Clear policies can prevent fire departments from violating USERRA protections

The key to resolving a potential discrimination claim is a policy addressing lengthy absences irrespective of the reason for the absence


This article is part of a series of articles in which Curt Varone will address questions on important fire service legal issues. If you would like to submit a question, please email Shannon Pieper at spieper@lexipol.com.

QUESTION: We have a member who returned from three years of active-duty military service. She is now taking issue with the fact that she needs to train and requalify on fire apparatus. She has been a member of the department for four years, but for three of those years she was deployed. We’ve also received some new apparatus during her absence. Can we require her to requalify?

ANSWER: You are confronted with two potential issues right off the bat: gender discrimination and military discrimination. The potential gender discrimination will rest on whether she is being treated differently than similarly situated males. The potential military discrimination falls under the Uniformed Services Employment and Reemployment Rights Act (USERRA) and will rest on whether she is being treated differently than similarly situated non-service members. The solution to both is to ensure you have a clear policy that addresses the training and requalification of personnel returning from a prolonged absence, and that supervisors follow that policy in a consistent manner.

The USERRA aspects of the case are a bit more complicated, and worth spending more time on. USERRA prohibits discrimination against a uniformed service member on account of their service. Most of the fire service USERRA cases fall into one of two categories:

USERRA prohibits discrimination against a uniformed service member on account of their service. Clear policies can prevent discrimination claims.
USERRA prohibits discrimination against a uniformed service member on account of their service. Clear policies can prevent discrimination claims. (Photo/Getty Images)
  1. An allegation that a member was disadvantaged because of their military service (e.g., the member was harassed; subjected to increased scrutiny; disciplined; transferred to a less desirable position/assignment; not hired; passed over for promotion; or suffered a reduction in compensation, benefits or seniority).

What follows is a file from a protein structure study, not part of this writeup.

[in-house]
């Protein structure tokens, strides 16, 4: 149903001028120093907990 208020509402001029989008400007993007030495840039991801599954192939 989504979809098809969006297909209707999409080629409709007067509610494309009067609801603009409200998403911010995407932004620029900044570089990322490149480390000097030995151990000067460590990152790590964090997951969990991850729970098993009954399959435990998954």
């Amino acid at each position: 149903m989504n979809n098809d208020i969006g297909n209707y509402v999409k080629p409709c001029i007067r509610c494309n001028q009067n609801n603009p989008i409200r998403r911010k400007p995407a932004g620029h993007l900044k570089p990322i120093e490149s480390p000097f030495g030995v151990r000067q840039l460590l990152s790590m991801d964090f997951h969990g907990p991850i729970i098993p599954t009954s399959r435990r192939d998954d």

2. An allegation that the department did not accommodate the member’s absence when it came time for promotion (i.e., while I was away there was a promotional exam and when I returned you did not allow me to take it or make some arrangement for me to have taken it during my deployment).

I have not seen any cases alleging that mandating a returning service member attend refresher training is a violation of USERRA. It is reasonable for a fire department to require someone who has been away from line firefighting for any reason to refresh on necessary skills, as well as undergo a fitness-for-duty medical, SCBA fit test and related processes. However, such refresher training cannot be something that only applies to those returning from a military-related absence. If your department has never required such refresher training for those who were absent for an extended period due to injury, illness, leave of absence (e.g., pregnancy, family leave) or perhaps assignment to a non-response position (dispatch, fire prevention, light-duty, etc.), and now seeks to impose it for the first time, it can be argued that you are now imposing such a requirement because of this particular firefighter’s military service. That risks violating USERRA.

As mentioned above, the key to resolving a potential discrimination claim, whether gender-related or USERRA-related, is to ensure the department has a policy addressing lengthy absences irrespective of the reason for the absence. Problems arise when the department lacks a policy and it appears the requirement is being imposed because of someone’s gender, military service or other protected reason.